Candidates for the College Football Hall of Fame class of 2018 were announced earlier this week. Three former Notre Dame greats are among the list of 75 former players and 6 coaches vying for the 10 spots in this year’s class. One of the Irish legends on the list – Rocket Ismail – has been up for the Hall of Fame for years and has repeatedly been snubbed by voters. It’s about time that comes to and end and Rocket hears his name called for a long overdue honor.
In the age of modern day statistics, Rocket Ismail’s numbers don’t actually look overly impressive and therein lies the most likely underlying reason Ismail hasn’t been placed in the Hall of Fame yet. Ismail amassed 4,187 total yards in his three year Irish career. Good numbers but in the day of spread offenses and video game style scoring, they don’t look Hall of Fame worthy. Anyone who knows college football though – and you’d hope the writers who are privileged enough to vote for the Hall of Fame would – knows that stats don’t tell the story of the Rocket.
Rocket Ismail was easily one of the most feared college football players of the late 1980’s and arguably of all-time. He was a player that had to be game planned for specifically by every opponent and if they didn’t, they paid the price. He was a threat to score every single time he touched the football whether that be through the air, on the ground, or on a kick/punt return. The Rocket was scary good and made anyone who tried to tackle him look like a kid trying to catch up to a man.
In 1989 the Rocket was a consensus All-American. A year later, he was a unanimous All-American and was runner up for the Heisman Trophy in one of the worst examples of voters falling in love with stats and leaving logic behind. Ty Detmer took home the Heisman and went on to an OK professional career, but Detmer was hardly a feared opponent. Detmer played in an offense that inflated his stats and he feasted on opponents that had no defense. That wasn’t the case with Rocket Ismail.
Lou Holtz didn’t exactly have offenses that put up crazy statistics anywhere other than the win column. Holtz used a lot of running backs and simply pounded the football down opponents throats and used the passing game to keep opponents honest. Ismail, as a football player with track speed, still was able to impact the game at all levels.
At His Best Against the Best
Look back at every big Notre Dame during their run in the late 80’s and Rocket most likely had at least one big downfield play in the passing game and he did it from day one. There he was making a big play in the epic 1988 showdown with Miami as a true freshman. He also scored a touchdown as freshman in the Fiesta Bowl win over West Virginia that secured Notre Dame’s most recent national championship.
That was Rocket Ismail though. The man simply played his best when the stakes were the highest. In 1989 when Notre Dame traveled to Ann Arbor, Bo Schembechler made the mistake of kicking to the Rocket… twice. Bo wasn’t the only one to make the mistake of kicking to the Rocket twice though, he was just the last. Ismail also returned two kickoffs for touchdowns as a freshman in 1988 against Rice. Returning two kicks for touchdowns in the same game twice is still a NCAA record.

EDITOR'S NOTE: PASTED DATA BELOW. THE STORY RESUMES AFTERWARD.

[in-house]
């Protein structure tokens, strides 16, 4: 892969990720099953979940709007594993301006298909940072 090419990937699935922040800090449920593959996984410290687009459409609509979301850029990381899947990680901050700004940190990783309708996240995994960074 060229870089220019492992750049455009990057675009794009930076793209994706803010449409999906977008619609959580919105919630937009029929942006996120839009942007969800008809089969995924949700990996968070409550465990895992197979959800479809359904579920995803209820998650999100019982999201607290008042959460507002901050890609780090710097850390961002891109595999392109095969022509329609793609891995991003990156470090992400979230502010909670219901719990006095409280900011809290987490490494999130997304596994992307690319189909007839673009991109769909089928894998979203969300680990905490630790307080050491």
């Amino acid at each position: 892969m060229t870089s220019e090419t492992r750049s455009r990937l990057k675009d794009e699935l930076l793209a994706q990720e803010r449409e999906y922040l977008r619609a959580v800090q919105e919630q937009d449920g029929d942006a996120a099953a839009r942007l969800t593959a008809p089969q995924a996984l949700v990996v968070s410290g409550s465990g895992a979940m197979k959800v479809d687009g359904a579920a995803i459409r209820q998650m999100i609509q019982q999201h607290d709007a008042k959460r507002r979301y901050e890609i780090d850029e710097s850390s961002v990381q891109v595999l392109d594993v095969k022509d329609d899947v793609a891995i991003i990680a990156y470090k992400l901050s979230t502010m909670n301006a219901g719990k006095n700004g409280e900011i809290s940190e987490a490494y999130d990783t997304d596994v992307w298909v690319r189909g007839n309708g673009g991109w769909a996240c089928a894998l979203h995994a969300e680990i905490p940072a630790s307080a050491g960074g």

In Miami’s last trip to South Bend in 1990 prior to last year’s, Rocket got things started with a kickoff return for a touchdown. Later that season Rocket made one of the greatest plays that never was when he returned a punt for a touchdown that should have put a dagger into Colorado’s national championship aspirations in the Orange Bowl but alas that phantom clip.
No Player Like Him Today
If Ismail played in today’s game, the statistics the man would have amassed would be mind boggling. Imagine Ismail in a spread offense today. He’d likely be able to run and receive for 1,000 yards in the same season and could probably score 20 touchdowns a season. He was untackleable 30 years ago and even with bigger and faster athletes today trying to tackle him, he’d still leave defenses in his dust.
Hell, the Rocket would have even most likely been able to catch some of all those passes Brian Kelly kept calling in the hurricane against NC State last fall. Ok, so maybe even he couldn’t have done that since no one could have but you get the point.
There have been very few college football players to put on a uniform for any team in the last 30 years who have been as feared as Rocket Ismail. Reggie Bush’s name comes to mind. Percy Harvin’s too since he impacted the game in as many ways as the Rocket. Other than those two though, name a player in the last 30 years who could score any time they touched the football in 3 different ways?
It’s time the Hall of Fame voters stop looking strictly at stats and realize there have very few players ever to play the game who had the skillset the Rocket had. For three seasons at Notre Dame Ismail consistently made plays that only a handful of players ever to play college football could have ever made. It’s long overdue that the Rocket joins those other plays in the College Football Hall of Fame.
Barry Sanders (the dad), Ted Ginn Jr.., Isaiah McKenzie, Adoree Jackson,
D’Anthony Thomas, Tavon Austin.
Those players could score multiple ways, and Jackson even added pass interceptions.